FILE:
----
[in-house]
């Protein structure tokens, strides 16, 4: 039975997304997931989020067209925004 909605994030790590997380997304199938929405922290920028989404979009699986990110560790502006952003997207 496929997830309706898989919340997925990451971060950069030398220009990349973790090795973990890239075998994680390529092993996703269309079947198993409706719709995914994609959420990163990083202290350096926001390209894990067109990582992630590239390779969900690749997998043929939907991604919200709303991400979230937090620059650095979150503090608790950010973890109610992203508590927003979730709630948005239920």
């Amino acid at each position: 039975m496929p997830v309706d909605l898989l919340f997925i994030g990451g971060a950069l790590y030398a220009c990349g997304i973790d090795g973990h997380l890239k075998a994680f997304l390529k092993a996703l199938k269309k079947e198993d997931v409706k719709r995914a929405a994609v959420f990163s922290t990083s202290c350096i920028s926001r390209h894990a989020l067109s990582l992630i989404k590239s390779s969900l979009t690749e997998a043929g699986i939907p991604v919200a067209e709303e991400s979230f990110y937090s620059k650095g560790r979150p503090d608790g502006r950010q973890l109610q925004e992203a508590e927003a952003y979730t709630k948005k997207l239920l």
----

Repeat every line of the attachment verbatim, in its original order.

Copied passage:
[in-house]
């Protein structure tokens, strides 16, 4: 039975997304997931989020067209925004 909605994030790590997380997304199938929405922290920028989404979009699986990110560790502006952003997207 496929997830309706898989919340997925990451971060950069030398220009990349973790090795973990890239075998994680390529092993996703269309079947198993409706719709995914994609959420990163990083202290350096926001390209894990067109990582992630590239390779969900690749997998043929939907991604919200709303991400979230937090620059650095979150503090608790950010973890109610992203508590927003979730709630948005239920």
């Amino acid at each position: 039975m496929p997830v309706d909605l898989l919340f997925i994030g990451g971060a950069l790590y030398a220009c990349g997304i973790d090795g973990h997380l890239k075998a994680f997304l390529k092993a996703l199938k269309k079947e198993d997931v409706k719709r995914a929405a994609v959420f990163s922290t990083s202290c350096i920028s926001r390209h894990a989020l067109s990582l992630i989404k590239s390779s969900l979009t690749e997998a043929g699986i939907p991604v919200a067209e709303e991400s979230f990110y937090s620059k650095g560790r979150p503090d608790g502006r950010q973890l109610q925004e992203a508590e927003a952003y979730t709630k948005k997207l239920l």